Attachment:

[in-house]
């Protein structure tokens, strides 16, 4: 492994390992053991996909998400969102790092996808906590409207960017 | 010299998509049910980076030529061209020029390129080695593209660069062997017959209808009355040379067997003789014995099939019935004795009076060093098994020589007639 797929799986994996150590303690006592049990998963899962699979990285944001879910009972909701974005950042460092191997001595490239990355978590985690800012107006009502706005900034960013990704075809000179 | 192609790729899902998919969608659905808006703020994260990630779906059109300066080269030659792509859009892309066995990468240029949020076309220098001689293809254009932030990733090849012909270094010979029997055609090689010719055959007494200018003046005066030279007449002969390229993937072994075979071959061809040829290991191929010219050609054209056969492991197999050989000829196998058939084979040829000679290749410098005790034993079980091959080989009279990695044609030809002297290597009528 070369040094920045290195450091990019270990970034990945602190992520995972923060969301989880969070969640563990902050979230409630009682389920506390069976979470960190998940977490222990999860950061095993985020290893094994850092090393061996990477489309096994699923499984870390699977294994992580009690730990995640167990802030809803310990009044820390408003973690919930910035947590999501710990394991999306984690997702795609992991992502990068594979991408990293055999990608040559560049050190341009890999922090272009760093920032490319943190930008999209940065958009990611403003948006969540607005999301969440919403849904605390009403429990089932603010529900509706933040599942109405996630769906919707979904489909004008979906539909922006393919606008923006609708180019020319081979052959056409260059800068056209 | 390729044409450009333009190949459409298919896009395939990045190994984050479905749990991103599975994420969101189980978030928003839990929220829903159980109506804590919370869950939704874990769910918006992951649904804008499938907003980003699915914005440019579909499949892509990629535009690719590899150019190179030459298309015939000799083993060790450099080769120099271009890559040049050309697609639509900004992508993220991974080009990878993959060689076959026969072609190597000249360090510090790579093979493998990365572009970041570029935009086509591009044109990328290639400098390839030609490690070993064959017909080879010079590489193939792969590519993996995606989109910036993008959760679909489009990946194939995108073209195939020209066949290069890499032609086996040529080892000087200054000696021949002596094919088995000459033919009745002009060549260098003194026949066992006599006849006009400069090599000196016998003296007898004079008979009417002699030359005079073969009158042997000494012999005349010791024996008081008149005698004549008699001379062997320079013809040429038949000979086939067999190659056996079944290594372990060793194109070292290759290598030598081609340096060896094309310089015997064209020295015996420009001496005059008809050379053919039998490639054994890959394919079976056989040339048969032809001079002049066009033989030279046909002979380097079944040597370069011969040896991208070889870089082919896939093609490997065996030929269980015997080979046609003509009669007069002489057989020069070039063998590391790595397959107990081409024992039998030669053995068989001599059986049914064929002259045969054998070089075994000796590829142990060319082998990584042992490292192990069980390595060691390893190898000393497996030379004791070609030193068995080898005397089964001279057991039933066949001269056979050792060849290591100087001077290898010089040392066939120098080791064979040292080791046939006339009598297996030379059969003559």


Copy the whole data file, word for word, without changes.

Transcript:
[in-house]
């Protein structure tokens, strides 16, 4: 492994390992053991996909998400969102790092996808906590409207960017 | 010299998509049910980076030529061209020029390129080695593209660069062997017959209808009355040379067997003789014995099939019935004795009076060093098994020589007639 797929799986994996150590303690006592049990998963899962699979990285944001879910009972909701974005950042460092191997001595490239990355978590985690800012107006009502706005900034960013990704075809000179 | 192609790729899902998919969608659905808006703020994260990630779906059109300066080269030659792509859009892309066995990468240029949020076309220098001689293809254009932030990733090849012909270094010979029997055609090689010719055959007494200018003046005066030279007449002969390229993937072994075979071959061809040829290991191929010219050609054209056969492991197999050989000829196998058939084979040829000679290749410098005790034993079980091959080989009279990695044609030809002297290597009528 070369040094920045290195450091990019270990970034990945602190992520995972923060969301989880969070969640563990902050979230409630009682389920506390069976979470960190998940977490222990999860950061095993985020290893094994850092090393061996990477489309096994699923499984870390699977294994992580009690730990995640167990802030809803310990009044820390408003973690919930910035947590999501710990394991999306984690997702795609992991992502990068594979991408990293055999990608040559560049050190341009890999922090272009760093920032490319943190930008999209940065958009990611403003948006969540607005999301969440919403849904605390009403429990089932603010529900509706933040599942109405996630769906919707979904489909004008979906539909922006393919606008923006609708180019020319081979052959056409260059800068056209 | 390729044409450009333009190949459409298919896009395939990045190994984050479905749990991103599975994420969101189980978030928003839990929220829903159980109506804590919370869950939704874990769910918006992951649904804008499938907003980003699915914005440019579909499949892509990629535009690719590899150019190179030459298309015939000799083993060790450099080769120099271009890559040049050309697609639509900004992508993220991974080009990878993959060689076959026969072609190597000249360090510090790579093979493998990365572009970041570029935009086509591009044109990328290639400098390839030609490690070993064959017909080879010079590489193939792969590519993996995606989109910036993008959760679909489009990946194939995108073209195939020209066949290069890499032609086996040529080892000087200054000696021949002596094919088995000459033919009745002009060549260098003194026949066992006599006849006009400069090599000196016998003296007898004079008979009417002699030359005079073969009158042997000494012999005349010791024996008081008149005698004549008699001379062997320079013809040429038949000979086939067999190659056996079944290594372990060793194109070292290759290598030598081609340096060896094309310089015997064209020295015996420009001496005059008809050379053919039998490639054994890959394919079976056989040339048969032809001079002049066009033989030279046909002979380097079944040597370069011969040896991208070889870089082919896939093609490997065996030929269980015997080979046609003509009669007069002489057989020069070039063998590391790595397959107990081409024992039998030669053995068989001599059986049914064929002259045969054998070089075994000796590829142990060319082998990584042992490292192990069980390595060691390893190898000393497996030379004791070609030193068995080898005397089964001279057991039933066949001269056979050792060849290591100087001077290898010089040392066939120098080791064979040292080791046939006339009598297996030379059969003559």